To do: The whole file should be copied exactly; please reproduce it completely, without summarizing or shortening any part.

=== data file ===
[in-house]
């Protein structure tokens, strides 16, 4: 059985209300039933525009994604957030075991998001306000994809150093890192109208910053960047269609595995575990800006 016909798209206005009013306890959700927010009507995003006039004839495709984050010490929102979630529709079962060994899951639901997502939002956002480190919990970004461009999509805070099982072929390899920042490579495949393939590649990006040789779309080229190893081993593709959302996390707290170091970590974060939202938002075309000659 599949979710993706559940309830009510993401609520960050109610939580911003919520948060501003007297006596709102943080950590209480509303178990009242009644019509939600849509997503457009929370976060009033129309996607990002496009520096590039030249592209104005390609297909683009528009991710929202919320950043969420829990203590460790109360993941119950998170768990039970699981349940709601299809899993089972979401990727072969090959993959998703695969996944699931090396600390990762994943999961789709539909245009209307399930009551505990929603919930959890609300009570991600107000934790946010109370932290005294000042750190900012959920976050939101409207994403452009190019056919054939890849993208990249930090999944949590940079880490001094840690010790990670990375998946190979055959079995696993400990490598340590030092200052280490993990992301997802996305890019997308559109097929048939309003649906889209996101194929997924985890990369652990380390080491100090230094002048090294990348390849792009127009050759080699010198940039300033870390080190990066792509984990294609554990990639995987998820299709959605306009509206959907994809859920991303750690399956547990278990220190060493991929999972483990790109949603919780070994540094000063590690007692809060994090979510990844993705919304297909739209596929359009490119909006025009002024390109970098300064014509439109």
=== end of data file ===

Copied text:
[in-house]
């Protein structure tokens, strides 16, 4: 059985209300039933525009994604957030075991998001306000994809150093890192109208910053960047269609595995575990800006 016909798209206005009013306890959700927010009507995003006039004839495709984050010490929102979630529709079962060994899951639901997502939002956002480190919990970004461009999509805070099982072929390899920042490579495949393939590649990006040789779309080229190893081993593709959302996390707290170091970590974060939202938002075309000659 599949979710993706559940309830009510993401609520960050109610939580911003919520948060501003007297006596709102943080950590209480509303178990009242009644019509939600849509997503457009929370976060009033129309996607990002496009520096590039030249592209104005390609297909683009528009991710929202919320950043969420829990203590460790109360993941119950998170768990039970699981349940709601299809899993089972979401990727072969090959993959998703695969996944699931090396600390990762994943999961789709539909245009209307399930009551505990929603919930959890609300009570991600107000934790946010109370932290005294000042750190900012959920976050939101409207994403452009190019056919054939890849993208990249930090999944949590940079880490001094840690010790990670990375998946190979055959079995696993400990490598340590030092200052280490993990992301997802996305890019997308559109097929048939309003649906889209996101194929997924985890990369652990380390080491100090230094002048090294990348390849792009127009050759080699010198940039300033870390080190990066792509984990294609554990990639995987998820299709959605306009509206959907994809859920991303750690399956547990278990220190060493991929999972483990790109949603919780070994540094000063590690007692809060994090979510990844993705919304297909739209596929359009490119909006025009002024390109970098300064014509439109």